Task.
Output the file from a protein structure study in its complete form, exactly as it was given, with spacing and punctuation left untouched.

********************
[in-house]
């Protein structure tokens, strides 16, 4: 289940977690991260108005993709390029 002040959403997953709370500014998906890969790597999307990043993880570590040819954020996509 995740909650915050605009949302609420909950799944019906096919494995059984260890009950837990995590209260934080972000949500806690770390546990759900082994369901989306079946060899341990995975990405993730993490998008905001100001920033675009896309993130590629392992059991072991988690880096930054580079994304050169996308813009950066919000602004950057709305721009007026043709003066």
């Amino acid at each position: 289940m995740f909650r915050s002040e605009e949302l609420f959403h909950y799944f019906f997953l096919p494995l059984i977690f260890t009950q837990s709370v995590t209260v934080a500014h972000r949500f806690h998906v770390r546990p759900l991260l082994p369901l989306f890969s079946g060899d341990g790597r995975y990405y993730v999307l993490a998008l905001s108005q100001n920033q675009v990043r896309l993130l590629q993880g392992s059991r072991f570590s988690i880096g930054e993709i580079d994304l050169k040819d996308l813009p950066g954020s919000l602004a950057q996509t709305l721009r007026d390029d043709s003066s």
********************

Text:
[in-house]
């Protein structure tokens, strides 16, 4: 289940977690991260108005993709390029 002040959403997953709370500014998906890969790597999307990043993880570590040819954020996509 995740909650915050605009949302609420909950799944019906096919494995059984260890009950837990995590209260934080972000949500806690770390546990759900082994369901989306079946060899341990995975990405993730993490998008905001100001920033675009896309993130590629392992059991072991988690880096930054580079994304050169996308813009950066919000602004950057709305721009007026043709003066």
């Amino acid at each position: 289940m995740f909650r915050s002040e605009e949302l609420f959403h909950y799944f019906f997953l096919p494995l059984i977690f260890t009950q837990s709370v995590t209260v934080a500014h972000r949500f806690h998906v770390r546990p759900l991260l082994p369901l989306f890969s079946g060899d341990g790597r995975y990405y993730v999307l993490a998008l905001s108005q100001n920033q675009v990043r896309l993130l590629q993880g392992s059991r072991f570590s988690i880096g930054e993709i580079d994304l050169k040819d996308l813009p950066g954020s919000l602004a950057q996509t709305l721009r007026d390029d043709s003066s």